Blogging is an interesting experience, in many ways. Many people are very open about themselves online, but even when that’s the case, how well can you know other bloggers based on their blog?
Blogging and other forms of online interaction are very conducive to compartmentalizing one’s life. You can select certain compartments to blog about and leave others out. It’s easy to do that without others online having any idea those other compartments even exist.
It doesn’t have even have to be a conscious decision to hide something; it just may not even cross your mind to say anything about the collection of 300 shoes sitting in your closet on your blog about video games. Even people who are radically open on their blogs may well have areas like this that they don’t talk about because they just never thought about mentioning them.
It may also be a conscious decision that certain compartments don’t fit with your focus on the blog. Maybe you choose to keep the blog about video games, and have an Instagram account that’s devoted to shoes. While I show some travel pictures and tell some travel stories, I don’t spend much time talking about my life pre-illness or in between episodes of illness, because my blog is focused on mental health rather than my past life.
There may also be topics we deliberately avoid talking about for various reasons. I try to keep talk of in real life people to a minimum, whether they were in my life in the past or in the present. Part of that is that my blog is very easy to find, but mostly it’s that I just prefer not to go there. I remember at one point someone commented that my travel photos seemed lonely because they never showed me travelling with anyone. That’s very deliberate, though; the only time I’ll post photos that include other people on my blog is if they were total strangers. I almost never mention specific people from the past that I’m no longer friends with, and that’s also very deliberate.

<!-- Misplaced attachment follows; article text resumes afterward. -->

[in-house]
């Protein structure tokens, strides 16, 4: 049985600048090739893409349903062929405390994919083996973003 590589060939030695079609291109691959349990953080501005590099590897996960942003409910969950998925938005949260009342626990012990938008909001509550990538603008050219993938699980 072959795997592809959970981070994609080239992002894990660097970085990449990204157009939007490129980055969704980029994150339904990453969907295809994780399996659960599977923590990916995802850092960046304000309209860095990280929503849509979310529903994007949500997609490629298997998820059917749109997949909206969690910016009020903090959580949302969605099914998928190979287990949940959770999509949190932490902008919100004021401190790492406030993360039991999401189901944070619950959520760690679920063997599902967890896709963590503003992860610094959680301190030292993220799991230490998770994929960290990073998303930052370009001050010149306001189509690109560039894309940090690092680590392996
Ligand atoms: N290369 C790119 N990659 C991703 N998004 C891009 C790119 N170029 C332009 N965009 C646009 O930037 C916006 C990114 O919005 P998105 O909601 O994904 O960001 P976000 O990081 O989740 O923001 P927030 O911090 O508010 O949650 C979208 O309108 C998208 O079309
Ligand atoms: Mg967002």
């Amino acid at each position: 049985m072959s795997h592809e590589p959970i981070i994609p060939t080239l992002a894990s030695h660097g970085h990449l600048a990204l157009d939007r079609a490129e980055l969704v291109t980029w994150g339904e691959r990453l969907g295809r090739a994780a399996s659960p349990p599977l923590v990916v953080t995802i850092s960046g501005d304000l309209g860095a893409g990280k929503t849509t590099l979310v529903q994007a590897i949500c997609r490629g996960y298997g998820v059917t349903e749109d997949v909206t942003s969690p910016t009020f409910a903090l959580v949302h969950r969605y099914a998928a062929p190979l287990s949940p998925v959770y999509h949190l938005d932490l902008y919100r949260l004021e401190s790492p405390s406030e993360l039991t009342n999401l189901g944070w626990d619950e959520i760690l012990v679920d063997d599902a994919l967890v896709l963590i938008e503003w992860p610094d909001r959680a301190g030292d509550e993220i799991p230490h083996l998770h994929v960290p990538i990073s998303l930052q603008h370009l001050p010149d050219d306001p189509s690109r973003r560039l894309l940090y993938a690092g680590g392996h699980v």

Another thing that can muddy the waters is timeline. If you’ve been blogging for a few years, there may be older posts hanging around about things that are no longer relevant, but people reading in the present could come across that content and interpret it as being valid in the present.
Another factor is that the message that others receive from our writing isn’t always what we thought we were putting into it. I suspect that most of us have had the experience of getting comments on posts that clearly indicated that the received message and the message intended to be sent were not the same thing. It doesn’t necessarily mean there’s a flaw in the writing or on the reader’s side, but we all bring our own particular lens to what we write and read, and that lens may be very different from another person’s.
I think that, because it’s easier to compartmentalize online than IRL, it makes it harder for others we interact with online to recognize that those other compartments even exist. IRL, it’s easier for various aspects of a person’s identity to inadvertently bleed over into interactions, but that’s much easier to avoid online.
All in all, I think it’s quite possible to get to know parts of a person well online, and to get a sense of who they are and what their personality is like, but what we know about them is limited to what they’ve chosen to put out there, which in itself will always be limited, whether that choice is unintentional, conscious, or strategic. As a result, I think it can be easy to overestimate how well you know the big picture of someone because of the side(s) you’ve seen in online interactions.
What are your thoughts on how well you can know other bloggers?